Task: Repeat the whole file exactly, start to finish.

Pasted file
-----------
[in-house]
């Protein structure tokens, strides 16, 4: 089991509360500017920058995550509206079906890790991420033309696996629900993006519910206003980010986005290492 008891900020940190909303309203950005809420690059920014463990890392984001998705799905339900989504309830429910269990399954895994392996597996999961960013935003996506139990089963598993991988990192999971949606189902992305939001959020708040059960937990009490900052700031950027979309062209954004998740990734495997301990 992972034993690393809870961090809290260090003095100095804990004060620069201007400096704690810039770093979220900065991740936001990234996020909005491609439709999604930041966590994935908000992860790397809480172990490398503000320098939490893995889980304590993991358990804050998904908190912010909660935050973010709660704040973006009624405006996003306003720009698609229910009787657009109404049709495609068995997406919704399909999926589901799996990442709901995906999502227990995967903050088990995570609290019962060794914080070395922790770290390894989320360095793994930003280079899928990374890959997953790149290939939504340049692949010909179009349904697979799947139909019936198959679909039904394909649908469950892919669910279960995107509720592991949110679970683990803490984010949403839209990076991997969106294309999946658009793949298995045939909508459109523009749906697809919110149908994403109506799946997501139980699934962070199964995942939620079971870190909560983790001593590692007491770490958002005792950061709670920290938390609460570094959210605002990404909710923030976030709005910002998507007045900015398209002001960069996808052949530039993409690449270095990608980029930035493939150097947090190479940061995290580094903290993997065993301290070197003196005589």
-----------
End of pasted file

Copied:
[in-house]
């Protein structure tokens, strides 16, 4: 089991509360500017920058995550509206079906890790991420033309696996629900993006519910206003980010986005290492 008891900020940190909303309203950005809420690059920014463990890392984001998705799905339900989504309830429910269990399954895994392996597996999961960013935003996506139990089963598993991988990192999971949606189902992305939001959020708040059960937990009490900052700031950027979309062209954004998740990734495997301990 992972034993690393809870961090809290260090003095100095804990004060620069201007400096704690810039770093979220900065991740936001990234996020909005491609439709999604930041966590994935908000992860790397809480172990490398503000320098939490893995889980304590993991358990804050998904908190912010909660935050973010709660704040973006009624405006996003306003720009698609229910009787657009109404049709495609068995997406919704399909999926589901799996990442709901995906999502227990995967903050088990995570609290019962060794914080070395922790770290390894989320360095793994930003280079899928990374890959997953790149290939939504340049692949010909179009349904697979799947139909019936198959679909039904394909649908469950892919669910279960995107509720592991949110679970683990803490984010949403839209990076991997969106294309999946658009793949298995045939909508459109523009749906697809919110149908994403109506799946997501139980699934962070199964995942939620079971870190909560983790001593590692007491770490958002005792950061709670920290938390609460570094959210605002990404909710923030976030709005910002998507007045900015398209002001960069996808052949530039993409690449270095990608980029930035493939150097947090190479940061995290580094903290993997065993301290070197003196005589």